Toro y Moi: Underneath The Pine

Music Reviews Toro y Moi
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Toro y Moi: <i>Underneath The Pine</i>

The first album from Chaz Bundick’s Toro y Moi project, Causers of This, was a classic “wait for the next one” record, a chrysalis of something remarkable in need of a bigger budget and more meditation, unfairly thrust out into a global spotlight. At the point of its creation, Bundick was an album-less enigma, shifting through different incarnations and sonic definitions – but with a year of touring and thinking under his belt, it sounds like he knows the way forward. Underneath The Pine is refreshingly built from the ground up with a setlist in mind. The fleeting shiftiness is replaced by a full-bodied swagger with a specific delineation and image—putting Bundick’s refined songwriting in the spotlight.

This is not the bedroom-project we heard in 2010. Underneath The Pine has Toro y Moi coming together like an externalized band, with sounds sprouting up from organic instruments and more direct inspiration. “Got Blinded” and “How I Know” has Bundick sighing in the same romanticist chirp as Stuart Murdoch, the garbled funk of “New Beat” and “Still Sound” naturally advances his chillwave designation, and occasionally, like on “Good Hold,” he resigns to a frigid piano for a simple, stormy love-ballad. Airy indie pop was not the obvious choice for Toro y Moi, but Bundick pulls it off with a confounding amount of grace. There’s not an awkward moment to be found.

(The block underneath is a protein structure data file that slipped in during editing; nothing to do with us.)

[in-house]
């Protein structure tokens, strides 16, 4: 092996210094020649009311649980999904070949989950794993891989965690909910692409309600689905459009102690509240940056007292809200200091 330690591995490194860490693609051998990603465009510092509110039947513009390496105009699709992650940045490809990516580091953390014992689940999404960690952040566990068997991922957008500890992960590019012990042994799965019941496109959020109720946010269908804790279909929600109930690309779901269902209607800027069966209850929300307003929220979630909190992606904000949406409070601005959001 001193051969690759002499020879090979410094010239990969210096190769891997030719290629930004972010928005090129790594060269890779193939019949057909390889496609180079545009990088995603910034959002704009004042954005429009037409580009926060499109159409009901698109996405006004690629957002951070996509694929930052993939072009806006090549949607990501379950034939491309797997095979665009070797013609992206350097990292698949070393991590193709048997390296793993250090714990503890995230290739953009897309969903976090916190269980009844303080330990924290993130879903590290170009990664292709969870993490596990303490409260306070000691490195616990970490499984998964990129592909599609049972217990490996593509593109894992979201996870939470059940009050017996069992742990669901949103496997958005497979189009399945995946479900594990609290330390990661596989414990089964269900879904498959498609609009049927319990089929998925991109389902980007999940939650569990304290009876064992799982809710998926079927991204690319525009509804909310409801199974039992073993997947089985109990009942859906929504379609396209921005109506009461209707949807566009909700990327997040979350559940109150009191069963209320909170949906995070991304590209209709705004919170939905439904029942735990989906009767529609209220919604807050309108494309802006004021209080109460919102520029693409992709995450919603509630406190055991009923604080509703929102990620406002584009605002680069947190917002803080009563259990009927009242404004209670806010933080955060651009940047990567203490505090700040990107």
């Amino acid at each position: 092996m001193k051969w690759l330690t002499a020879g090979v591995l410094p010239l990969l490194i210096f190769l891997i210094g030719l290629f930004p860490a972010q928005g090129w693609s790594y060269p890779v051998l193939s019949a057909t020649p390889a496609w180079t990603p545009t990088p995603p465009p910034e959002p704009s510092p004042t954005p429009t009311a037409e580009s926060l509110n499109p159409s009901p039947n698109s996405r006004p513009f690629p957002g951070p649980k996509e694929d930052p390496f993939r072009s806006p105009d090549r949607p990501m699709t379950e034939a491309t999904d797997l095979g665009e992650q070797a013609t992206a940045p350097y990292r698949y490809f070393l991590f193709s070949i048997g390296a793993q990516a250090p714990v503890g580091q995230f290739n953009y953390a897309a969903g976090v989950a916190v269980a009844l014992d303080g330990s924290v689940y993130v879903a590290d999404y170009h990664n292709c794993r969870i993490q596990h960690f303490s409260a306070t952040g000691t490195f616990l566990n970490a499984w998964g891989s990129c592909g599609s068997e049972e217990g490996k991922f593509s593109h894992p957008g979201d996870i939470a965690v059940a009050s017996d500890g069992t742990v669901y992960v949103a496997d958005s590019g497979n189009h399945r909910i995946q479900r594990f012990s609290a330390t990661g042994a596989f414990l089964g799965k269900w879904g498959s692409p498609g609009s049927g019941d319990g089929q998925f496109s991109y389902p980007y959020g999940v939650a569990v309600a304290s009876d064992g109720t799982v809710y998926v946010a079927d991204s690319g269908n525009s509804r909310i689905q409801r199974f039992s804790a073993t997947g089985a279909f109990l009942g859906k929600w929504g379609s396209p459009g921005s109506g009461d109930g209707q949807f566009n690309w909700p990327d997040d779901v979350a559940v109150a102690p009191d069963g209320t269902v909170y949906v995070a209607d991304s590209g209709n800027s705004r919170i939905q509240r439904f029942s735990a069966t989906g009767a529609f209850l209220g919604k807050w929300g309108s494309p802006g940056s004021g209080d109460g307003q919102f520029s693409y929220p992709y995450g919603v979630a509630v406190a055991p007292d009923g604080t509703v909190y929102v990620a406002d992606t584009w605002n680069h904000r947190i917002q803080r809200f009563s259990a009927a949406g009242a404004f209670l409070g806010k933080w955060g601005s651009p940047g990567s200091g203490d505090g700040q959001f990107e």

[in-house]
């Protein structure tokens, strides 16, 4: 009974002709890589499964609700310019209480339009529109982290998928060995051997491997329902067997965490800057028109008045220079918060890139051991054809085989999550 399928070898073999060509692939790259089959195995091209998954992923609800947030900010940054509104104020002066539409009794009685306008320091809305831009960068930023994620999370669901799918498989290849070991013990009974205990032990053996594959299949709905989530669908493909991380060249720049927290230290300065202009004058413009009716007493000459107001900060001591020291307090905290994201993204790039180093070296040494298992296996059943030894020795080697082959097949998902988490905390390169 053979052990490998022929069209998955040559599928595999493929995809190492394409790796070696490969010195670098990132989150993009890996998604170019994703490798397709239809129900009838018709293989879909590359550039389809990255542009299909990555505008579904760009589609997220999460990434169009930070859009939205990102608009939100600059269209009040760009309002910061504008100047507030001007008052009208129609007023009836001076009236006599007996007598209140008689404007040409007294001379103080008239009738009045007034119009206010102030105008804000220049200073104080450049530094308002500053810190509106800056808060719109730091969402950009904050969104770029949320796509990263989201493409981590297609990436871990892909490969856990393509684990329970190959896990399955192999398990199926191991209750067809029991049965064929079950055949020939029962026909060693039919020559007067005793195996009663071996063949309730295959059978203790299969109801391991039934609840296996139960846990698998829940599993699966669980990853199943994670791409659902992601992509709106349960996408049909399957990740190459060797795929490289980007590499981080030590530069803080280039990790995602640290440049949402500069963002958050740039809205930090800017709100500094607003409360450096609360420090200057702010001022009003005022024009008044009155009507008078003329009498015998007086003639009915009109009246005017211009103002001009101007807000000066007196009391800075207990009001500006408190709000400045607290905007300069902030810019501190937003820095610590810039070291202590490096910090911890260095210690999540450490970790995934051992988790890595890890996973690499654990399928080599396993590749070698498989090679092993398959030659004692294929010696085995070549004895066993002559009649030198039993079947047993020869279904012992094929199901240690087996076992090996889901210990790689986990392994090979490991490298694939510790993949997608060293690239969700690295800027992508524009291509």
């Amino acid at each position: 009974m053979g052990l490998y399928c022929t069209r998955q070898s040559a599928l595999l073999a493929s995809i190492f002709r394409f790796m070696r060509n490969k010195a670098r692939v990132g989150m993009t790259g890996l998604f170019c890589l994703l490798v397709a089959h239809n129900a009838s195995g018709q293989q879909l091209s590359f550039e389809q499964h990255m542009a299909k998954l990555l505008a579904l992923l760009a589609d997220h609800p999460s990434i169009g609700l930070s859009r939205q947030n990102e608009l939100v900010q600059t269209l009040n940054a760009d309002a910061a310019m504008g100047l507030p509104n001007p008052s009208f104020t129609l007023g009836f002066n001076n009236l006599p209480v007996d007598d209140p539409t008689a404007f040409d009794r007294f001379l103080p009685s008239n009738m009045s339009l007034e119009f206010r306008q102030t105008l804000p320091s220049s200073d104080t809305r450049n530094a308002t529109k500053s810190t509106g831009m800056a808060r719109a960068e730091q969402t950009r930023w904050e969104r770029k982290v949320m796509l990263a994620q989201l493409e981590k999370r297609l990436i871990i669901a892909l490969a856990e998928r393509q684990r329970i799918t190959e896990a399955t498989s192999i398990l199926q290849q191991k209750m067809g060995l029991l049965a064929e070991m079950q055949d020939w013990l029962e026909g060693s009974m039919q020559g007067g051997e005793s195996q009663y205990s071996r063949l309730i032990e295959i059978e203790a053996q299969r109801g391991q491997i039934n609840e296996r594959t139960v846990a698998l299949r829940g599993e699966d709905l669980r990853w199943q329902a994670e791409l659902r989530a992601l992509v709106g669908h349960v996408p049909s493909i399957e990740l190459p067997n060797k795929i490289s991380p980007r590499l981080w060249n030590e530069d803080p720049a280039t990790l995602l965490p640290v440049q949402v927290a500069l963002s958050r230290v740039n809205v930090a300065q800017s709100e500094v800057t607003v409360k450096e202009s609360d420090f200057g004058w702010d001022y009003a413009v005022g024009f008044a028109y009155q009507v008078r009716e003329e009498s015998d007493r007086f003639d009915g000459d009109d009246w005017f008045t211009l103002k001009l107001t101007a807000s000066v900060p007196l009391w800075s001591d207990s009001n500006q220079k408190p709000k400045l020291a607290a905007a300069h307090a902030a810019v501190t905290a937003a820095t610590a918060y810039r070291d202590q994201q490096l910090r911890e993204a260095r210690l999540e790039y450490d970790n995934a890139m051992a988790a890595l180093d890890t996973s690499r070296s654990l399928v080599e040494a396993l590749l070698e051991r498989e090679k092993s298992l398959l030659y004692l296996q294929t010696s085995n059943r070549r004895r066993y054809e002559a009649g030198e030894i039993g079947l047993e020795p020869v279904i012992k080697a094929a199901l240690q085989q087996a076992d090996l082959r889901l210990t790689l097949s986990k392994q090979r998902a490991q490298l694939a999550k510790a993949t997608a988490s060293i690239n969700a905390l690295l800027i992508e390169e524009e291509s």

It’s also a bit of a downhearted listen; the first audible words of the songs include such jolts of Zoloft as “Don’t keep it all in your head,” “I don’t want you gone,” “don’t take what she says into you,” and my personal favorite “It’s hard when you’re living.” The music has a sense of insecurity; the malformed bass-bumps of “New Beat” come off seasick and often Bundick’s upper-register croon can sound quite lamenting—but the record is primarily about the songwriting. As it stands, Underneath The Pine is a great example of bedroom-pop’s possibility, transcending its chintzy origins and embracing a more solid craft. Toro y Moi is overachieving, everyone else is catching up.